Business opportunities and leverage squandered in Israel-China foodtech relations
"That China is actively targeting the food and agriculture sectors in Israel makes one wonder if Israel has really capitalized on the opportunity," writes Carice Witte
Food security is of national security significance to China according to its Premier Li Keqiang. Prime Minister Li discussed this issue in depth during the May 2021 State Council executive. A key goal is to increase China’s independence in the production of food and grain. Given China’s needs in this area, is Israel sufficiently leveraging its vast food-tech expertise?
Even though Israel's geography is not particularly friendly towards growing crops, or perhaps because of that, it has established itself as a world leader in food and agriculture through innovative technologies. Back in 2015, China's State-owned Enterprise, Brightfood acquired a majority (56%) stake in Israel's largest dairy producer Tnuva for $1.4 billion. That same year the two countries signed a joint action plan in agriculture production.
At the time, Minister of Agriculture and Rural Development Uri Ariel stated, "We are excited about the trade and economic cooperation between Israel and China. There have been many achievements, but that is not enough." Since then, there have been several notable deals.
In 2018, Saturas that provide agriculture sensors for automatic irrigation received $4 million from a consortium led by China's Hubei Forbon Technology Co. That same year, future meat received $ 2.2 million, much of which was contributed by Chinese BitsXBites. Perhaps the most notable deal has been ChemChina's acquisition of Adama (previously known as Machteshim Agan) for $3.8 billion.
Has it been enough?
Between 2011 and 2018, China invested $5.3 billion in Israel's agriculture sector. But when considering that 71% of that figure is accounted for by one deal (ChemChina-Adama), the figure seems somewhat less impressive. That China is actively targeting the food and agriculture sectors in Israel makes one wonder if Israel has really capitalized on the opportunity.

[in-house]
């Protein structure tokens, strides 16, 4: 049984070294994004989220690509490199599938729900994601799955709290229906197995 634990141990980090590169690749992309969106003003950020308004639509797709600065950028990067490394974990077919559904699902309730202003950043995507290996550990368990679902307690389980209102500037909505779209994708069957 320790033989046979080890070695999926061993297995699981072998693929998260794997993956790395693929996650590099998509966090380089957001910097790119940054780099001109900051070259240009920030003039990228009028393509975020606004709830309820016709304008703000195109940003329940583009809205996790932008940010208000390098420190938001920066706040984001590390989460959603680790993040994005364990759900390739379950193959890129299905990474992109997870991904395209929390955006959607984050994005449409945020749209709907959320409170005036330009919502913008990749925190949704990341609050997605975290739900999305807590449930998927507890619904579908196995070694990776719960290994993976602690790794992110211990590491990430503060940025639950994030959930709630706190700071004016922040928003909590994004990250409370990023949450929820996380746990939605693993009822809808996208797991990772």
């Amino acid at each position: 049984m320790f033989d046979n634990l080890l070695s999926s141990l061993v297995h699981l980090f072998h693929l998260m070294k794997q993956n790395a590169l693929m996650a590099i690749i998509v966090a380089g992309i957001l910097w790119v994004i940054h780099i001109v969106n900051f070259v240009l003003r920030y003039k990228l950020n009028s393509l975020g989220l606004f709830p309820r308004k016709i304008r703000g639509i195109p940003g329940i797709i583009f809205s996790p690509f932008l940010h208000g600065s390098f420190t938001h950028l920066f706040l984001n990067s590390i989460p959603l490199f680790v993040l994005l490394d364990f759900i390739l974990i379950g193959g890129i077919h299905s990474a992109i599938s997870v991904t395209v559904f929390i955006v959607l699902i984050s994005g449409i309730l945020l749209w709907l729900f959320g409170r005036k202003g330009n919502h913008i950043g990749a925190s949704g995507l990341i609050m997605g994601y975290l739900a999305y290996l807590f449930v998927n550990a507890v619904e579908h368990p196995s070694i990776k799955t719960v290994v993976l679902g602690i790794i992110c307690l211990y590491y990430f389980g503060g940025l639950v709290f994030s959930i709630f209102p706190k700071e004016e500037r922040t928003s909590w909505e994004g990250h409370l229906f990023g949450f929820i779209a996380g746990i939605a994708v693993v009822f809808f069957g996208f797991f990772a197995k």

It's not Tnuva's dairy products that China is after - there likely isn't enough to supply one medium-size Chinese city for all that long. Instead, China seeks access to the most advanced dairy technology. It understands that it is because of this technology that Israel's cows are the most productive in the world. Acquiring it and transferring it to the mainland would be a fine prize for Beijing.
Exchanging cash for access to technology and the opportunity to enter the massive Chinese market is tantalizing. Nevertheless, most Israeli businesses fail to enter the Chinese market perhaps due to the preference for cultivating homegrown solutions.
In 2019, an international consortium led by Bright Food-controlled Tnuva in cooperation with American agritech investor Finistere Ventures, Israeli venture capital platform OurCrowd and Tempo Beverages was selected by Israel's Innovation Authority (IIA) to establish a new food tech innovation incubator in the northern territory of Kiryat Shmona. They promised to help grow forty companies and have thus far only succeeded in incubating two. This might make one wonder, what's happened with all the proposals being submitted?
China has again recently articulated its goals in arguably the most important policy document in China - the 14th five-year plan. It is among the core policy priorities. The opportunity for Israeli food and Agri tech to reap the benefits from China's food insecurities is immense. But as China continues its quest to attain self-sufficiency, this window of opportunity won't be open for much longer.
Carice Witte is Founder and CEO of SIGNAL and an expert on China-Israel cross-cultural business